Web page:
And that’s it. “We get the results in less than five minutes for all six parameters. It takes 25-30 seconds to measure each parameter.”
Thereafter, the soil health card is generated, which can be downloaded instantly on mobile phones. “In a day, one can easily perform up to 25 soil tests for various parameters,” says Dr Patkar.
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Seven months back, she started commercially piloting the device and says that today agripreneurs across Assam, Punjab, Telangana, Maharashtra, Gujarat, Jharkhand, Madhya Pradesh, and Rajasthan are using the soil testing device. So far, Dr Patkar has sold nearly 2,000 consumable sensor strips.
Dr K Ananth Krishnan, a consultant scientist working with IIT (ISM) Dhanbad, has been assisting nearly 70 farmers in Jharkhand to use the device. “The portable equipment is very useful for farmers. As per quality standards, the device is up to the mark. We have found that the soil here lacks nitrogen because the region has coal mines. Accordingly, we mentor the farmers to put vermicompost only in the required amounts,” he tells The Better India.
A quantum leap
In the process, Dr Patkar aims to boost the livelihood of rural women by making them microentrepreneurs. “With this easy-to-use device, they can become ambassadors of soil testing. They can buy these devices, take these to farmers, get the return on their investment in one soil testing season, and also generate their own revenues,” she says.
One such microentrepreneur is Mangal Dhumal, a resident of Dongaon of Solapur district in Maharashtra. Since last year, the 50-year-old has been using this device and says she has been able to assist about 25 farmers in her village, and five nearby villages as well.
Explaining the benefits of using the device, she tells The Better India, “Earlier, farmers would get soil testing results in 8-15 days and would not even have an idea of what improvements need to be done after the results. But with this new device, they get results immediately and the device helps them understand what fertilisers they should use and in what quantity. In our region, farmers would use a lot of urea, but now they have started using cow dung more.”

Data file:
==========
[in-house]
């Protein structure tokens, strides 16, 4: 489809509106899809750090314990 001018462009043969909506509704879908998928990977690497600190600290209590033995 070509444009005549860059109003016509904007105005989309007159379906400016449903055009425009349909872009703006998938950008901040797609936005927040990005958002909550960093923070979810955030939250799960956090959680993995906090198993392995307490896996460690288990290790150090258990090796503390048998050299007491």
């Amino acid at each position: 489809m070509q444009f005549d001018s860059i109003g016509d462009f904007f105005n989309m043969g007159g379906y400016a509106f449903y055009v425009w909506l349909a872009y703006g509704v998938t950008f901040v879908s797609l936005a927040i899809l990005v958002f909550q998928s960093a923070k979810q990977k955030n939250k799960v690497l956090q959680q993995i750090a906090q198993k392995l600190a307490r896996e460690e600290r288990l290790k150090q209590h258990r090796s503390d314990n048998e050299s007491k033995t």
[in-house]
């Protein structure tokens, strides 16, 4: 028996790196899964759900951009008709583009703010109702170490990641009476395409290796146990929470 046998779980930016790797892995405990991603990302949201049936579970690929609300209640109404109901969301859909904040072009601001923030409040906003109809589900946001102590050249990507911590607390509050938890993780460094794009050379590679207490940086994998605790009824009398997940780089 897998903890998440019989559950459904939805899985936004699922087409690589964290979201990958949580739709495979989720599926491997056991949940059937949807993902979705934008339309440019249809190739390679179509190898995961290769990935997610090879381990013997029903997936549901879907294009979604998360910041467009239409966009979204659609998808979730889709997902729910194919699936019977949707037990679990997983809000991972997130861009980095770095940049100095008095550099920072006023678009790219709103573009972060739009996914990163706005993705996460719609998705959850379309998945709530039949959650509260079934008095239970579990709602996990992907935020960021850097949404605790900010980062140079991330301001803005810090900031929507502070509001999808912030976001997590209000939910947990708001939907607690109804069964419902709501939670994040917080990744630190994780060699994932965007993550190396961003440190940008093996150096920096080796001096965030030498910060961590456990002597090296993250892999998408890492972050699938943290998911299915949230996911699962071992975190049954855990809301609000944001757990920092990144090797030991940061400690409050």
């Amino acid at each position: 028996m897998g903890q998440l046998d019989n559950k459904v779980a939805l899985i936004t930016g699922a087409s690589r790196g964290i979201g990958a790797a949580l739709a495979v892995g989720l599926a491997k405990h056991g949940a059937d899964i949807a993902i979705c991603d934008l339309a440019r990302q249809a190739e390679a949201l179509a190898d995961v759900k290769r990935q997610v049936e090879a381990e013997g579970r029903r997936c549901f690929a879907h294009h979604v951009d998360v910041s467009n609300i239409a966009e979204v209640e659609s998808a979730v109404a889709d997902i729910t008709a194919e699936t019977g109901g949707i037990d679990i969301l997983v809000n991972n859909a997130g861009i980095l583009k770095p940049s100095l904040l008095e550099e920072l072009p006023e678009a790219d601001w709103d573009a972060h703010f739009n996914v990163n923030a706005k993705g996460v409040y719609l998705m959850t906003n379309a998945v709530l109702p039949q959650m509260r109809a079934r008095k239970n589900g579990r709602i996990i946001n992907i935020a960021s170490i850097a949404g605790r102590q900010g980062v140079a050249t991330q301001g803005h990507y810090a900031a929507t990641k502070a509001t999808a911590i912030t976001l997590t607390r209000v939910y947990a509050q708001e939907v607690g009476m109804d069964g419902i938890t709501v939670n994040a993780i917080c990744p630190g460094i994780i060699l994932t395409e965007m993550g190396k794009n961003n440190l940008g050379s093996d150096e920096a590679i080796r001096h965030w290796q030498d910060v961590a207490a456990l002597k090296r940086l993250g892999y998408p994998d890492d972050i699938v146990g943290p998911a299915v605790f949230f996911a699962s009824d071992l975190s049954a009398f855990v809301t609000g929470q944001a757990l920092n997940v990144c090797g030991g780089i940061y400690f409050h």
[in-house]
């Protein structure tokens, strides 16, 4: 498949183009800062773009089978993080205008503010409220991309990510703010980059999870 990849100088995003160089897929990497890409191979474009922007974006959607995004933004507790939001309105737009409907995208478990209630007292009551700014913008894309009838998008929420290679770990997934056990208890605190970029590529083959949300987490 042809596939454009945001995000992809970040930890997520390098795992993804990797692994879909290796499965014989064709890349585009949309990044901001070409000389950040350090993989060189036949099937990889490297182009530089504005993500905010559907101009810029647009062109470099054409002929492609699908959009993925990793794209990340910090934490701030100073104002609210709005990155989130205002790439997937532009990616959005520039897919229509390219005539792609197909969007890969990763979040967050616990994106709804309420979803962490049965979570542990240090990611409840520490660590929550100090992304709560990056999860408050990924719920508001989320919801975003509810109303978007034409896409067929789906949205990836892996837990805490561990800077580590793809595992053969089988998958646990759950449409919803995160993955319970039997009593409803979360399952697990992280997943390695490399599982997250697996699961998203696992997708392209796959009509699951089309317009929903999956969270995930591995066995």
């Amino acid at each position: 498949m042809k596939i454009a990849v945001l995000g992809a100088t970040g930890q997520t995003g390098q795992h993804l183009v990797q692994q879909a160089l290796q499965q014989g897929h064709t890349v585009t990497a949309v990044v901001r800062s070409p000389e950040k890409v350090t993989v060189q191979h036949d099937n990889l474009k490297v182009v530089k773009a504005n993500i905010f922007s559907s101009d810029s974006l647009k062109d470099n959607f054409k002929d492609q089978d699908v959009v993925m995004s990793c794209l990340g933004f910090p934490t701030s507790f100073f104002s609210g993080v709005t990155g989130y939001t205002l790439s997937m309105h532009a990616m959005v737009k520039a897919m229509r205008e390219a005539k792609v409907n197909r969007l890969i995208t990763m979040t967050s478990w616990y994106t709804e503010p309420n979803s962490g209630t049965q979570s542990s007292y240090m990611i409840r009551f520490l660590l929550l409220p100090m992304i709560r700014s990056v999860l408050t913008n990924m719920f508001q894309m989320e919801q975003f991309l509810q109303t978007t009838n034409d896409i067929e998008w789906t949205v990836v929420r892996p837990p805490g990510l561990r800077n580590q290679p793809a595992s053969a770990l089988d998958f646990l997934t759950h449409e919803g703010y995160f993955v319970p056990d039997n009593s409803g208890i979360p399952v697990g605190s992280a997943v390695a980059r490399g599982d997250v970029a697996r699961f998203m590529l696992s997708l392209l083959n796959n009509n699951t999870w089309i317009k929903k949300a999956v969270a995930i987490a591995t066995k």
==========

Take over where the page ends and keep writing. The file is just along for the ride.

Meanwhile, Dr Patkar says that this is a first-of-its-kind smallest soil testing device, and is priced at Rs 35,000 — nearly half the amount of alternates in the market. “We are working to further reduce this cost for agripreneurs and give it to them at a discount of 50 percent.”
The device is also expected to reduce the cost of soil testing from Rs 500 at a private lab to Rs 300. It has a lifespan of three years, and Dr Patkar says that it can perform at least 3,000 soil tests in a year.
After the successful pilot commercialisation of the device, Dr Patkar aims to expand its usage across the country. “This is a quantum leap in technology and I want this device to be as popular as a glucometer. Every rural household should have this soil testing device so that it helps boost their soil health and crop yield,” she says.
Soil Health: New Policy Initiatives for Farmers Welfare: Published by National Academy of Agricultural Sciences New Delhi published on 25 May 2018.
Edited by Divya Sethu